Sports / China

Skating fever fuels demand for rinks

By Sun Xiaochen (China Daily) Updated: 2014-04-16 07:08

Every Saturday afternoon, the intense scene on the indoor skating rink at the Beijing shopping mall Joy City is reminiscent of a competitive hockey league.

Passersby are easily attracted to the sound of blades cutting hard on ice, shoulder pads colliding and the chanting of more than 20 children who practice ice hockey in professional outfits on the standard 1,800-square-meter surface for 90 minutes every Saturday.

Yi Shaohan, one of the junior enthusiasts, has been playing hard since his mother Zhou Qin helped him sign up for two extra training sessions a week beginning in early 2012 to feed the 9-year-old's growing passion for the sport.

"He fell in love with hockey just after taking his first class at 7," Zhou told China Daily before sending Yi to the rink. "Since then, he spent almost all of his off-school time on it.

"Playing hockey helps improve his physical coordination as well as his confidence, and the sport has been accepted by more and more elite families as great exercise for boys."

Skating on frozen ponds for fun has long been a tradition for people in North China but not until recently have modern winter sports like figure skating and ice hockey emerged as fashionable forms of winter recreation that appeal to urban youth like Yi.

The trend is fueled by the impressive performance of Chinese athletes at the recent Winter Olympics.

Trying to further push the popularity of winter sports, Beijing and the nearby city Zhangjiakou in Hebei province launched a joint bid in November to host the 2022 Winter Olympics. The ambition has triggered wider participation at the grassroots level, said insiders.

Century Star, China's first commercial ice sports club, currently operates 13 rinks across the country and plans to open at least 10 more this year, most of them in southern China.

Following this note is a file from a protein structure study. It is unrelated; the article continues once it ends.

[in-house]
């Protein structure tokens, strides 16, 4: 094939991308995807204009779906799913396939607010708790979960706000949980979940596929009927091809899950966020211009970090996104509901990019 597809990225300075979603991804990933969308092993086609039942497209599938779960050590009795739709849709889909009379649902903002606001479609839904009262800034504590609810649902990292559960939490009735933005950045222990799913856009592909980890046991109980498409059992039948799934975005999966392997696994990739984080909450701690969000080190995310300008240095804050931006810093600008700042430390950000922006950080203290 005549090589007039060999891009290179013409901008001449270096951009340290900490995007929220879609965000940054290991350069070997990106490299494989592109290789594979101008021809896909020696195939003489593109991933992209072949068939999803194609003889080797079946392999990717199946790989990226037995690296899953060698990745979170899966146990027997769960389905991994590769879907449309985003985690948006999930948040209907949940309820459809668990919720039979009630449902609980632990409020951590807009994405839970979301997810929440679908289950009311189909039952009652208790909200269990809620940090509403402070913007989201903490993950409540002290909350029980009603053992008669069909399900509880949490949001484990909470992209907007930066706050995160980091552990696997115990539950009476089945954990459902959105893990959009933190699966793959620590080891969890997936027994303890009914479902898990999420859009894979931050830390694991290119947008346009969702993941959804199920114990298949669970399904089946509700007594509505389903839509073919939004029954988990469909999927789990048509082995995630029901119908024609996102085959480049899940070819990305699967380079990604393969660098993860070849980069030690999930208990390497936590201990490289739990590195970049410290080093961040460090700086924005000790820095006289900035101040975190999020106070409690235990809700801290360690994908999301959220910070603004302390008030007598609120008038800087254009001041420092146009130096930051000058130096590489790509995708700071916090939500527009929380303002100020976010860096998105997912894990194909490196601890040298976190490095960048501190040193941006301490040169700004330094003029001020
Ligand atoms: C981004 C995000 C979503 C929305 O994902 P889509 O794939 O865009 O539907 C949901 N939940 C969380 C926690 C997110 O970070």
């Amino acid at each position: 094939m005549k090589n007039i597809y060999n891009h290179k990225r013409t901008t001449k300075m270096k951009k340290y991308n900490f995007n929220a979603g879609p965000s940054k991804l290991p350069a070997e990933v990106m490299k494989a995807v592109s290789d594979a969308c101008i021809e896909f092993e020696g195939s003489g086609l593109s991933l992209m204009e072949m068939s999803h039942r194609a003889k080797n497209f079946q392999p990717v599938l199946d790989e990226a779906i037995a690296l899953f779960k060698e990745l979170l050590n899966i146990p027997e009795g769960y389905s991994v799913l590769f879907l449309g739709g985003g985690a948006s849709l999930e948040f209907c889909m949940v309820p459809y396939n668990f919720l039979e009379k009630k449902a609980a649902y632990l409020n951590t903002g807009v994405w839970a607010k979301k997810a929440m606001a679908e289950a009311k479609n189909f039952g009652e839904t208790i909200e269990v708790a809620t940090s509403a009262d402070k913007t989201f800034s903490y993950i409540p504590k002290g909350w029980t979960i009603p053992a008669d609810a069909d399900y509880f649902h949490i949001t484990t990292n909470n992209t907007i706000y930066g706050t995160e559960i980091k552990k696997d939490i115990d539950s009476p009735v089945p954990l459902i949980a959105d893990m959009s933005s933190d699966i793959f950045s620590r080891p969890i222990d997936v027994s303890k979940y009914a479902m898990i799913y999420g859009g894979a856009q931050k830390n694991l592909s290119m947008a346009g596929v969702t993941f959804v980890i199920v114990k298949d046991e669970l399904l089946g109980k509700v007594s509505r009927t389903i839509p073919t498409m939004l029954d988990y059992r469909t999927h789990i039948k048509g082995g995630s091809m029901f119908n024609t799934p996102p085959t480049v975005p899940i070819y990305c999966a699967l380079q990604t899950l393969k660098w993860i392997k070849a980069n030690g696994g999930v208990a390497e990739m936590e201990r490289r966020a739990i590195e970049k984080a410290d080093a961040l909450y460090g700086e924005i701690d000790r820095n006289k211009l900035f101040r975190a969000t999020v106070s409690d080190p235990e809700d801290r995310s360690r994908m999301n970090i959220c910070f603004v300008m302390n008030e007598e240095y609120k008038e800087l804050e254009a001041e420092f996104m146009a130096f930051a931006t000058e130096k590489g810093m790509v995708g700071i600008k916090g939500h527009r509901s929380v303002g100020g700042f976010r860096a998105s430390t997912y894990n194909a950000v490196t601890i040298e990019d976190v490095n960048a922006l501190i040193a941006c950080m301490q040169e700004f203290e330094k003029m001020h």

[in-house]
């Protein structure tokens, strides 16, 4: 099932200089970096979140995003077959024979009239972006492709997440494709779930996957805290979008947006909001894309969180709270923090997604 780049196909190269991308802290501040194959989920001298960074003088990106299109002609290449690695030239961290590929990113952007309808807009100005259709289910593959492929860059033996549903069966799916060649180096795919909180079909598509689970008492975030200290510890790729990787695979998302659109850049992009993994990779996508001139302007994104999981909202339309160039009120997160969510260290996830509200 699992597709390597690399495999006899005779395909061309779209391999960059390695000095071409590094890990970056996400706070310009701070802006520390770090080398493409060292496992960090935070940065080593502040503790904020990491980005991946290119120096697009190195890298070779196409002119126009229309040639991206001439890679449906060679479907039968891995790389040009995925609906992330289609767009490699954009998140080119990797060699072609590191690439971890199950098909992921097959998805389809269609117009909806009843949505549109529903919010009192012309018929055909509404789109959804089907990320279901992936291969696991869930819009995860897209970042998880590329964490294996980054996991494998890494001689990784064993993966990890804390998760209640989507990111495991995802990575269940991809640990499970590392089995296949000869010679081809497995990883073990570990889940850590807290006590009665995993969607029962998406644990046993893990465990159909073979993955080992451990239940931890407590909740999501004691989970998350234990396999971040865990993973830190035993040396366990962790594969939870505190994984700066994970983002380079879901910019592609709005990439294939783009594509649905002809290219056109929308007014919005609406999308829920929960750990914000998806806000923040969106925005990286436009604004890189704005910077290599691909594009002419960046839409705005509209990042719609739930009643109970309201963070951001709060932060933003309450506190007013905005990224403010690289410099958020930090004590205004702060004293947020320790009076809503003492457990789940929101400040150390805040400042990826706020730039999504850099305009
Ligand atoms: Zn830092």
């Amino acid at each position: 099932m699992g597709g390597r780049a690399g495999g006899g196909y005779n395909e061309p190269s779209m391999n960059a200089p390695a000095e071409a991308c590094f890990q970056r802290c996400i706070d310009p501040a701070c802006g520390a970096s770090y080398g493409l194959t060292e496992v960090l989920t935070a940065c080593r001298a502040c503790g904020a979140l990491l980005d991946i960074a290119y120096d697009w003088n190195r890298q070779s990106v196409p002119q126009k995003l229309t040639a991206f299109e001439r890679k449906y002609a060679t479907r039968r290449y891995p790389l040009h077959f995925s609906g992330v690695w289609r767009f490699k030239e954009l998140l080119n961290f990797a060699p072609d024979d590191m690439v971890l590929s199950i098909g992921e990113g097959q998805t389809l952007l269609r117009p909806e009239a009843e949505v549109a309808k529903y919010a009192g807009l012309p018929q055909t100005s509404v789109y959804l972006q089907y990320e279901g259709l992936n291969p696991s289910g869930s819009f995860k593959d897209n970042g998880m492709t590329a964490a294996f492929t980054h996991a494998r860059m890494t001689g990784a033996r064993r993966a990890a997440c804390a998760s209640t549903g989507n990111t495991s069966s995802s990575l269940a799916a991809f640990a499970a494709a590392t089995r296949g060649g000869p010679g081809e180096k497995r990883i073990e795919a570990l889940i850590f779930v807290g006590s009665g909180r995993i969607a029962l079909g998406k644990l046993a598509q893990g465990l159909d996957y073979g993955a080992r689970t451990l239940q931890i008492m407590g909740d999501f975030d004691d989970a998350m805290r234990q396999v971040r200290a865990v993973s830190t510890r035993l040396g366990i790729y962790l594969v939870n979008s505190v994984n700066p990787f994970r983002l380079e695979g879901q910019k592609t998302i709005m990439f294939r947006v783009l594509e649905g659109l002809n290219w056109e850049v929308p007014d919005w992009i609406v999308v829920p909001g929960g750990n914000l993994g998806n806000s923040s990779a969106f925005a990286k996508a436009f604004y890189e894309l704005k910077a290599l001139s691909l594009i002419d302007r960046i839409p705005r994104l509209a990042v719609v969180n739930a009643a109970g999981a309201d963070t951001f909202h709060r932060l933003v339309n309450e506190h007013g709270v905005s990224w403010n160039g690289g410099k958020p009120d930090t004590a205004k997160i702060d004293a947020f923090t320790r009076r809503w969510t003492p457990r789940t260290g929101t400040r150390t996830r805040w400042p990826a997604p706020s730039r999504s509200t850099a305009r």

Another Beijing-based club, Champion Rink, which now manages 12 facilities, envisions a five-city expansion that will cover more southern provinces.

"Promoted by the Olympics, ice sports are becoming more popular than ever and the governing body's call to develop it in warmer areas in the south will bring us more business opportunities," said Fan Jun, chairman of Century Star and a former national champion skater.

Business is thriving following the recent Olympic fever.

Capital Gymnasium Rink managed by Century Star has been operating at maximum capacity from 1 to 8 pm on almost every workday since the beginning of this year, a phenomenon that used to be seen only at weekends, said Huang Feng, chief coach of Century Star.

"Demand is growing and we had to stop serving random customers at weekends because the rink is usually fully booked by training course customers," Huang said.

Another commercial rink operated by Century Star in the north Beijing suburbs served almost 180,000 skaters last year, a 25 percent increase from 2012, Fan said.

(China Daily 04/16/2014 page24)

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